SK: Ya for major sequences, we would have like several hours to accomplish major sequences and huge gags that on big movies with lots of money, they would have a whole day but we would have like twenty minutes so it was a real run and gun situation.

You know what, looking at the main set for THE VOID, the hospital. I was told that the way that deconstructed wing of the hospital was, it was the way that it was and you did not have much work to do to make it look the wat we see it. Did you have to do much work on it? 14569003_896969673780488_1523845277_nHow much did that location reflect the way you planned the monsters? 

JG: That’s an interesting question. I guess not that much in creating the creatures.

SK: I feel like our DP Sammy (Inayeh) was able to plan around what we brought him with the creatures and he was the one to integrate everything with lighting. I think that was done as were shooting the creatures and the way they were designed was the priority first over the top of the sets or anything else.

CW: We wound up making the sets what Steve’s team had put together because they were out ahead of us so we were able to go, “Oh what do we need to choose from this hallway. We need to build everything around here because we need it we need all the space.” Same with the burn of the creature we had to find a space, we could not find a creature to build in that space.

Did that influence the score and soundtrack at all?

JG: Ya! First off, I didn’t do all the score.

You’re known for that primarily. 

JG: Yeah, I mean definitely right from the beginning of this movie we had like a certain tone and atmosphere in mind, so we kind of exactly knew what we wanted for that. I would say in the way of the sets were created around that. So some of the music actually came before anything and I would say it definitely influenced the look of the movie.

Can you speak on Aaron Poole and what he meant to the production with his performance in THE VOID? 

SK: Aaron was amazing, like he is the heart of the movie. I feel that he brought so much to the role and so much to the character. He elevated the whole project with what you brought to the table and manly because he took it seriously. One concern that we all had was that people were going to come into this project and be like this is just a bunch of rubber monsters. Whatever, but he would get right in there and he would bring up things that we never even thought about. How the characters would have an aversion to the smell of the creature which is something I never thought about! Yeah, I guess these creatures would smell horrible and so to take that and go beyond what was on the page, I really think he went above and beyond.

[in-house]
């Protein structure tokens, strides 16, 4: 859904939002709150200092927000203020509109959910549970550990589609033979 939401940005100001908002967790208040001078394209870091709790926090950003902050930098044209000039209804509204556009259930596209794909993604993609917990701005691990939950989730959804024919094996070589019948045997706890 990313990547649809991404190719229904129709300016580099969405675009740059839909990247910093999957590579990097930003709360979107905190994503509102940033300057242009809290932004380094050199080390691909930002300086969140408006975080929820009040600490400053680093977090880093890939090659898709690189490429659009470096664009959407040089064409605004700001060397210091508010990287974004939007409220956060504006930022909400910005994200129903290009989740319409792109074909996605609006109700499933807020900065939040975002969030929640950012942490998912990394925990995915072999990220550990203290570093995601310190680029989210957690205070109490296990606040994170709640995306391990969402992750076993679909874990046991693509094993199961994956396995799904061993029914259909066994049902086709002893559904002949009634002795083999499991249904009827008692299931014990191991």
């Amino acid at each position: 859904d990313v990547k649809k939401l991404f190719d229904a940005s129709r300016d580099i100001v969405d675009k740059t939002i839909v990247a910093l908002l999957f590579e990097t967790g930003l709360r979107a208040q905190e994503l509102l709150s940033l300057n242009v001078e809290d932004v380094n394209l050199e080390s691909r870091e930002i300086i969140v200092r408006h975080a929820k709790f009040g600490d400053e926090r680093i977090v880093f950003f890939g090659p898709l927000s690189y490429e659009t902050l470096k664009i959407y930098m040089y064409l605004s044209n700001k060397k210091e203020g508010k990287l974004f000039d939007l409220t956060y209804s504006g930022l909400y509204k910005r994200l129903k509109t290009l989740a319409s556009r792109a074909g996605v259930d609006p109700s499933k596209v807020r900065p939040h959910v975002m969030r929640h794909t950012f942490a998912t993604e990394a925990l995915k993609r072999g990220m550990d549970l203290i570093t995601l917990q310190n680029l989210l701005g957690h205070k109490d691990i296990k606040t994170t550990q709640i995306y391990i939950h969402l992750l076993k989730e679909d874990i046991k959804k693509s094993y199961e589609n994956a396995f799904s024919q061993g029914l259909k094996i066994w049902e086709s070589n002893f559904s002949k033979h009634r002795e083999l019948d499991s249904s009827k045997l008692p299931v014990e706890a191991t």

JG: That guy is like the real deal! I wouldn’t say he’s method but he most certainly is approaching that. He’s like a very intense guy and it comes from his eyes which are selling the movie.

the-void1During’s the screening’s Q&A, you talked about wanting to be more serious on this film instead of falling back on your previous works with the jokes. Can you expand on that?

SK: Well, I think we agreed on a kind of tone for the movie that we wanted to achieve and that tone I don’t think goes hand-in-hand with being jokey necessarily. Like we discussed a lot of movies like PRINCE OF DARKNESS and also THE THING where they have the overall dread of the movie. I think this is like a different kind of tone than what we were used to doing and we wanted really to commit to that and challenge ourselves to try and grow as filmmakers and try to make something that’s like got a bit more actual or atmosphere to it.

JG: I think if you watch a movie like THE THING, the first sort of like 15 minutes of the movie are almost kind of like a comedy as they are ripping on each other.

It kind of sets you up for what’s coming. 

JG: Yeah, exactly! I don’t think you ever wanted to completely really remove humor from your movie. You want things to feel natural but we did that stuff and we got sick of doing the same thing over and over. You want to do something different.

Anything that you want to add to that Casey?

CW: I’m just incredibly proud of what we have accomplished and the reactions starting to come in. I don’t think a lot of people knew what to expect because these guys are stepping out of there wheelhouse but I think they are pleasantly surprised by the outcome.

Thank you guys so much and congratulations on the screening of THE VOID! 

THE VOID: Thank you for the support!